Scott County judge faces the only judicial race in Minnesota

When Minnesota voters turn over their ballots in this election, they will find columns of court decisions from the district courts to the Circuit Court of Appeals and the state Supreme Court.

But of the 105 judge seats up for election, only one is contested. It will be held by Scott County Judge Charles Webber, who was appointed by Gov. Tim Walz in May 2021 and faces his first election.

The seat is in the First Judicial District, which includes Carver, Dakota, Goodhue, Le Sueur, McLeod, Scott and Sibley counties in the southern suburbs of the Twin Cities. Judge candidates cannot speak on matters that might come up in court, but any attorney can run for office in the county in which they live, and that’s exactly what Matthew R. Hanson of Prior Lake is doing.

Webber, 56, said he sought an appointment at the bank so he could create the same nurturing, collaborative environment his mentors created for him. He described learning from “judges who wanted to get the right answer but also wanted to be warm and polite to one another”.

The judge was a partner at Faegre Drinker Biddle & Reath in Minneapolis, where he tried civil cases for three decades. His work has ranged from his first individual lawsuit involving a Renville County farmer whose heifers were stolen to an international tax dispute.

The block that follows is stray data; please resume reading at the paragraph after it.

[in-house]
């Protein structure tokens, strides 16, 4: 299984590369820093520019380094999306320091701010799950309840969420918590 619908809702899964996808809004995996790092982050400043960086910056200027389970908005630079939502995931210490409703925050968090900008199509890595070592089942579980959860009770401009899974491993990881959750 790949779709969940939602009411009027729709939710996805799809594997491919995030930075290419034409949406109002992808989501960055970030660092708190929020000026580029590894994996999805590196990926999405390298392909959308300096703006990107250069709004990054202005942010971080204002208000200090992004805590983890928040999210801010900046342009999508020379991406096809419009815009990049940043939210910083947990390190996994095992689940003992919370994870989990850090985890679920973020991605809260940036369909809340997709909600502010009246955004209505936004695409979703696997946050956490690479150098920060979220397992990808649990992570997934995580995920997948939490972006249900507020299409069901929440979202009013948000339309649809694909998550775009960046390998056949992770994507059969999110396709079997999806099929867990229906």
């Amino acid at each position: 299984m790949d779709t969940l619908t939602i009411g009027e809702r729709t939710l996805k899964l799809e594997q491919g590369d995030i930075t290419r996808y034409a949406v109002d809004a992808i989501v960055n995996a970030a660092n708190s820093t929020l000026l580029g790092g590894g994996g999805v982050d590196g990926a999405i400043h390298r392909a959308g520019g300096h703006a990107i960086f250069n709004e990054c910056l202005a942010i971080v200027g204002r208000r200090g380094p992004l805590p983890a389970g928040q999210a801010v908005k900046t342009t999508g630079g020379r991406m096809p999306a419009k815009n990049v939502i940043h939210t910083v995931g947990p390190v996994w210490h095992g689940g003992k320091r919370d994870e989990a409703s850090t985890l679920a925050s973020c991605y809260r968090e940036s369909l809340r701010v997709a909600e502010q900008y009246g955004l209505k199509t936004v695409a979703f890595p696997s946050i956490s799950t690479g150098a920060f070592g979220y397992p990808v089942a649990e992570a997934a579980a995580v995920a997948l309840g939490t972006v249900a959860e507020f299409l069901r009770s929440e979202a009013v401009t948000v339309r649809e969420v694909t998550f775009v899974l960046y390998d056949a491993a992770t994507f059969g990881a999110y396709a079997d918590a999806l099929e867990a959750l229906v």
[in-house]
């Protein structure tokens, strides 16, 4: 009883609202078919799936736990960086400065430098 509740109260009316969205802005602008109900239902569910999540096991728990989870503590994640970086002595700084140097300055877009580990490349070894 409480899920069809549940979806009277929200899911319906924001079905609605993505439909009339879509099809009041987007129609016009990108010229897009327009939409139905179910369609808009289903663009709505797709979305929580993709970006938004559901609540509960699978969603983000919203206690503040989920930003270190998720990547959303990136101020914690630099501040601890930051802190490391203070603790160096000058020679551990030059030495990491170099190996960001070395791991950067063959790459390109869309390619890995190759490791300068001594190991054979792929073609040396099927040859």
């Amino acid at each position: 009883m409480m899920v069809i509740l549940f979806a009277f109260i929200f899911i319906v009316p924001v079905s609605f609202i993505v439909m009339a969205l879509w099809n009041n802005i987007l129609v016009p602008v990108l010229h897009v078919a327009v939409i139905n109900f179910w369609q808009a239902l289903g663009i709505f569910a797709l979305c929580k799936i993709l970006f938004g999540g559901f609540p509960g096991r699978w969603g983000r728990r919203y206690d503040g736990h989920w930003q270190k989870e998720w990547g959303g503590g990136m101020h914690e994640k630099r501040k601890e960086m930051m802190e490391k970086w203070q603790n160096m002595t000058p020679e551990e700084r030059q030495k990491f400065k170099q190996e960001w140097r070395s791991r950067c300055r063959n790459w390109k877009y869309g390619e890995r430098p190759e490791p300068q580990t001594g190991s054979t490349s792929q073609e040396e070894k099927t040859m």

“I’ve done a nice variety of stuff that has given me a great background for what I know,” Webber said. He describes himself as “experienced and independent”. He’s trying to spread the word through his campaign website, online ads, lawn signs, and savvy friends.

Webber, a native of New Hope, earned his bachelor’s degree in political science from the University of Minnesota and his JD from the University of Chicago Law School.

His challenger grew up in Prior Lake, earned a bachelor’s degree from Concordia University in St. Paul in 2018 and a JD from the Mitchell Hamline School of Law. Hanson, 31, said he campaigns full-time and doesn’t practice law. He said his legal work has included research, trusts, estates and commercial disputes.

He agreed to only answer questions via email and did not respond when asked if he had tried a case. Hanson’s campaign page is a Twitter account. He described his electoral strategy as “talking directly to voters”.

Hanson wrote that he ran against Webber because the judge studied law in Chicago and had “no apparent ties” to Scott County. “Justice is best served when judges live in the county and have a deep understanding of the people of the county in which they sit,” Hanson said.

In response, Webber said, “I think the folks in Scott County, which is a few hundred yards from mine [Lakeville] house, aren’t that different from the people I’ve met in this community, having lived here for the past 31 years.”